Last year saw Executive Orders and court rulings and legislative movements and the passing of some of the profession’s most dearly-loved members. Here is a look back at the top headlines of 2010:
- Trials, convictions and releases – Kevin Ring was convicted on five counts of corruption November 15 and awaits sentencing, after a 2009 trial resulted in a hung jury. Paul Magliocchetti pleaded guilty in September to making illegal campaign contributions. The justice department is seeking a 57 month imprisonment for what prosecutors are calling “one of the largest criminal schemes in U.S. history to violate federal campaign finance laws.” Jack Abramoff, initially sentenced to six years for fraud, tax evasion, and conspiracy to bribe public officials, was released from federal prison in June, and his term at a work-release-like program at a Baltimore pizzeria ended in early December.
- Court rulings – In January, the Supreme Court ruled in Citizens United v. Federal Elections Commission corporate funding of independent campaign ads could not be limited under the First Amendment. Many consider the March Speechnow ruling to be a follow-up to Citizens United; the spring case allowed for unlimited giving to “independent expenditures committees.” Both cases, however, upheld disclosure requirements while lifting spending restrictions.
- Legislative Bullying – Congress sought to “fix” the Citizens United ruling with the DISCLOSE Act, which would require organizations that back federal election campaigns to disclose the names of large donors, as well as list said donors in any campaign ads the organizations run, and ban foreign governments, government contractors, and TARP recipients from donating to campaigns. The act passed in the House in June, but failed in the lame duck session in the Senate. In addition, a proposed ban on earmarks failed in the Senate November 30.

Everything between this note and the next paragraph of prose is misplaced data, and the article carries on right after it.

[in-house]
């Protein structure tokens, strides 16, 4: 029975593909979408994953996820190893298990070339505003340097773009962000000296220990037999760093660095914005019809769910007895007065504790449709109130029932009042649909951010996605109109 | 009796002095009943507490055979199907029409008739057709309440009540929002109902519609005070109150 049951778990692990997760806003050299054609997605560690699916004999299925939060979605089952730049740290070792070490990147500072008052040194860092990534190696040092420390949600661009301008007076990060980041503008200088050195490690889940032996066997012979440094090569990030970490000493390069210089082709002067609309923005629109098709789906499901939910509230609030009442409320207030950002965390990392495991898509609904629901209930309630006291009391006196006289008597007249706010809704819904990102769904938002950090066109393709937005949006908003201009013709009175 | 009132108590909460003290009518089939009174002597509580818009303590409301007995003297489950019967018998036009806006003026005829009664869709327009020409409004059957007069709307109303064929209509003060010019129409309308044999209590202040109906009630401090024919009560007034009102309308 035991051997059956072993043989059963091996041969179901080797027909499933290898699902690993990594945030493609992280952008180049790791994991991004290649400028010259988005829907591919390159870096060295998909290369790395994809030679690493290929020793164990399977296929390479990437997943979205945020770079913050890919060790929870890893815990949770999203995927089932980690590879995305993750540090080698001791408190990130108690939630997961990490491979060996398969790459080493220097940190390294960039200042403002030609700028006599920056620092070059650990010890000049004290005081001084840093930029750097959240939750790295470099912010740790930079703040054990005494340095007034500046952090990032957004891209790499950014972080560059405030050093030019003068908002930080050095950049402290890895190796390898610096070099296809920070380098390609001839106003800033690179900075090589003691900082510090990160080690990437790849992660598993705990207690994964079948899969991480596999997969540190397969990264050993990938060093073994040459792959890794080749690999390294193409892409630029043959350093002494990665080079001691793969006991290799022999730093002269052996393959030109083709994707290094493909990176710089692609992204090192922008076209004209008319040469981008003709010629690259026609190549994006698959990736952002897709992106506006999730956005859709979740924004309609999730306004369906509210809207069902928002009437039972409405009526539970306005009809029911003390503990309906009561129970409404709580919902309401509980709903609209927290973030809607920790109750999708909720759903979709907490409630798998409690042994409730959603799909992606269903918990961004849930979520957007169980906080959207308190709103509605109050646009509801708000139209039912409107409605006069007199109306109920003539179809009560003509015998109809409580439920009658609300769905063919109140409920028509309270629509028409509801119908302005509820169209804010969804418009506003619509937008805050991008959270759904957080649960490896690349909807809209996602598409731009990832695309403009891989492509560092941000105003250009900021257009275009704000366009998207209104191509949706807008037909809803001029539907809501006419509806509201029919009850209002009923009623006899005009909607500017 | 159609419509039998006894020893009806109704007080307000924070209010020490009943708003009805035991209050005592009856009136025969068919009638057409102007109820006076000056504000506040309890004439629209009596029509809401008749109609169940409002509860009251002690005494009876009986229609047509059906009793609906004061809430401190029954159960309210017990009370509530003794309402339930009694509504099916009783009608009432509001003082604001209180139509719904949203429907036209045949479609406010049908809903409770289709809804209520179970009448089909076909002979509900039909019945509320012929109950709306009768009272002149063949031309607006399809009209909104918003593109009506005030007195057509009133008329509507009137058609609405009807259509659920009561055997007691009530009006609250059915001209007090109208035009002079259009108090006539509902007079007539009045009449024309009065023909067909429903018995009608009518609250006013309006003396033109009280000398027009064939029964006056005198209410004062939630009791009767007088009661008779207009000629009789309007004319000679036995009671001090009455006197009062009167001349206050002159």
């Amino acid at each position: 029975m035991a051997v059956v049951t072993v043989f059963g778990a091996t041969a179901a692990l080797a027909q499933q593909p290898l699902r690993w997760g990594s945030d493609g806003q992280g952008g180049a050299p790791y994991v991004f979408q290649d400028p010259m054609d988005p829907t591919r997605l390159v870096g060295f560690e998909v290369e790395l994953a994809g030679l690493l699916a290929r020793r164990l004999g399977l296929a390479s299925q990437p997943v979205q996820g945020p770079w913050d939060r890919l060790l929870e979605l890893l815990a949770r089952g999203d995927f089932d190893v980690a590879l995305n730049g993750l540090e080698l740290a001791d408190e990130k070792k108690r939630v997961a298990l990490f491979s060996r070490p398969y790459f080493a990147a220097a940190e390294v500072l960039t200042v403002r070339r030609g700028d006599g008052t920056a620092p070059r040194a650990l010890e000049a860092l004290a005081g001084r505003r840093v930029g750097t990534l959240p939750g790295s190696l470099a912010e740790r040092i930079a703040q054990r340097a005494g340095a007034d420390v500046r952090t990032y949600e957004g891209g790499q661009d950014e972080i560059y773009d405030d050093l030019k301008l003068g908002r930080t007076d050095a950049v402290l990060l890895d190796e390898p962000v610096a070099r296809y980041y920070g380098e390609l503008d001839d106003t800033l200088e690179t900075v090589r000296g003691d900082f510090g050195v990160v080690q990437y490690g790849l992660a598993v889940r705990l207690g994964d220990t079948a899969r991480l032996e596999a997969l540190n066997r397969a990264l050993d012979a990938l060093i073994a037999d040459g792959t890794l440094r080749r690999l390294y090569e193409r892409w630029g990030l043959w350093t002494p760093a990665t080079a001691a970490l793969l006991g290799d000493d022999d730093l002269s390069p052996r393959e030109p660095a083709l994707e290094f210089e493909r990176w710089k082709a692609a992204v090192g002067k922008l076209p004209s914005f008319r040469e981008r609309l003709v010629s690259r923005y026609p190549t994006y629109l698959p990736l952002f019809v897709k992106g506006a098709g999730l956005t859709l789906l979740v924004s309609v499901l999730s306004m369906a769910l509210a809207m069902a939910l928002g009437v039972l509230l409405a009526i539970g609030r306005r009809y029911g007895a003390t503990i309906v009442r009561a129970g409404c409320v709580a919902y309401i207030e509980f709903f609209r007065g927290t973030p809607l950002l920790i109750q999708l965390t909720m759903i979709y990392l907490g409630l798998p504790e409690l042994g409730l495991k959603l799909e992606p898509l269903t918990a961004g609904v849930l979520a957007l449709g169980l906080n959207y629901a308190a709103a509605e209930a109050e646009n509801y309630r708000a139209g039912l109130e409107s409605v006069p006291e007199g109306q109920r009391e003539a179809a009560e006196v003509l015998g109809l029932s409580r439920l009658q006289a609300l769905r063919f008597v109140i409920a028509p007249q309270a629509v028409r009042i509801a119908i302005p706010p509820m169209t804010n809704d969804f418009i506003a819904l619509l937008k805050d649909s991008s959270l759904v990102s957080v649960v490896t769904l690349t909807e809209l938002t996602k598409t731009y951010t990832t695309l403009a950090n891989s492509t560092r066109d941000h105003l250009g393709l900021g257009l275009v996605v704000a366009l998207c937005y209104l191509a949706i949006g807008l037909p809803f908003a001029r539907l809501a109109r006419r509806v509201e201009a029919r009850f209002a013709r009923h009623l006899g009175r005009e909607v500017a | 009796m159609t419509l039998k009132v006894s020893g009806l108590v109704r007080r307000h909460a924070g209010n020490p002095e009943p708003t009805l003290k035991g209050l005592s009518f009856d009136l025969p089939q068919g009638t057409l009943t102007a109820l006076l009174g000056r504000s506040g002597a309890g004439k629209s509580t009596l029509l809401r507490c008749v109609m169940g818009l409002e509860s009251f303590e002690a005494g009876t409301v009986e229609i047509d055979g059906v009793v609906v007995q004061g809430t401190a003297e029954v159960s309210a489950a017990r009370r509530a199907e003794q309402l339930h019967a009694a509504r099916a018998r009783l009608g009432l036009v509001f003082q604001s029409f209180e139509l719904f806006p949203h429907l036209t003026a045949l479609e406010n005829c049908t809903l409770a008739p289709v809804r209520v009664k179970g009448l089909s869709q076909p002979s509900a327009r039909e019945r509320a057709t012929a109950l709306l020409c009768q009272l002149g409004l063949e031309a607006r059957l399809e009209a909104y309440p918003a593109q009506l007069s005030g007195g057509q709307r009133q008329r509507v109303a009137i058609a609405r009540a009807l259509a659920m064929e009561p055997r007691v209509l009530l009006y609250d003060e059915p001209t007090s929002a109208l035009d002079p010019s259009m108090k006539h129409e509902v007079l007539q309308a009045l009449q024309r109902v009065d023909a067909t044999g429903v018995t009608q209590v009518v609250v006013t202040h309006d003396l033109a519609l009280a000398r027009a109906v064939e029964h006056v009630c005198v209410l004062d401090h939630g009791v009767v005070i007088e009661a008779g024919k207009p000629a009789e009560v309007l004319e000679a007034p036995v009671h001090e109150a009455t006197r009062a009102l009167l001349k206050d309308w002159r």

- Executive Orders – In June, President Obama issued an order banning lobbyists from advisory boards of federal departments and agencies. It also banned all gifts from lobbyists to executive branch appointees, appointees-turned-lobbyists from lobbying the branch for the duration of his administration, and tightened revolving door policies.
- Deaths – Patti Jo Baber, executive director of the American League of Lobbyists, passed in December. She was described as the “backbone” of the organization and a prominent member of the lobbying community.